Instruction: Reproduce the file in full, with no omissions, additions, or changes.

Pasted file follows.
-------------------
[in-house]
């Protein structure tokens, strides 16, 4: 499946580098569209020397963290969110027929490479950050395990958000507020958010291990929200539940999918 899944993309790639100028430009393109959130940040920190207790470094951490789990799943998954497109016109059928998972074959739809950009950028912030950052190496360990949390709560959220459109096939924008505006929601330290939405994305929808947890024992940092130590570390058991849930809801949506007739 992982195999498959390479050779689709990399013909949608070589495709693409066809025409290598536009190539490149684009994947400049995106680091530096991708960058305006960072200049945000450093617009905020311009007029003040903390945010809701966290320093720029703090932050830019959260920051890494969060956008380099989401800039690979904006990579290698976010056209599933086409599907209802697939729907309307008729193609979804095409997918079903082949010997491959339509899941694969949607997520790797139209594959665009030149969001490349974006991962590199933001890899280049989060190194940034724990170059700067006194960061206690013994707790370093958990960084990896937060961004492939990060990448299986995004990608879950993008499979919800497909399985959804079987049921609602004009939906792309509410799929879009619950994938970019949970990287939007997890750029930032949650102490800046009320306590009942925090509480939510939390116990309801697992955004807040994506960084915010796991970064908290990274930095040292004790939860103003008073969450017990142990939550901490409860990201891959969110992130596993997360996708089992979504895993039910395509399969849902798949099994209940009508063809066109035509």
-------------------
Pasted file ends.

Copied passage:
[in-house]
């Protein structure tokens, strides 16, 4: 499946580098569209020397963290969110027929490479950050395990958000507020958010291990929200539940999918 899944993309790639100028430009393109959130940040920190207790470094951490789990799943998954497109016109059928998972074959739809950009950028912030950052190496360990949390709560959220459109096939924008505006929601330290939405994305929808947890024992940092130590570390058991849930809801949506007739 992982195999498959390479050779689709990399013909949608070589495709693409066809025409290598536009190539490149684009994947400049995106680091530096991708960058305006960072200049945000450093617009905020311009007029003040903390945010809701966290320093720029703090932050830019959260920051890494969060956008380099989401800039690979904006990579290698976010056209599933086409599907209802697939729907309307008729193609979804095409997918079903082949010997491959339509899941694969949607997520790797139209594959665009030149969001490349974006991962590199933001890899280049989060190194940034724990170059700067006194960061206690013994707790370093958990960084990896937060961004492939990060990448299986995004990608879950993008499979919800497909399985959804079987049921609602004009939906792309509410799929879009619950994938970019949970990287939007997890750029930032949650102490800046009320306590009942925090509480939510939390116990309801697992955004807040994506960084915010796991970064908290990274930095040292004790939860103003008073969450017990142990939550901490409860990201891959969110992130596993997360996708089992979504895993039910395509399969849902798949099994209940009508063809066109035509």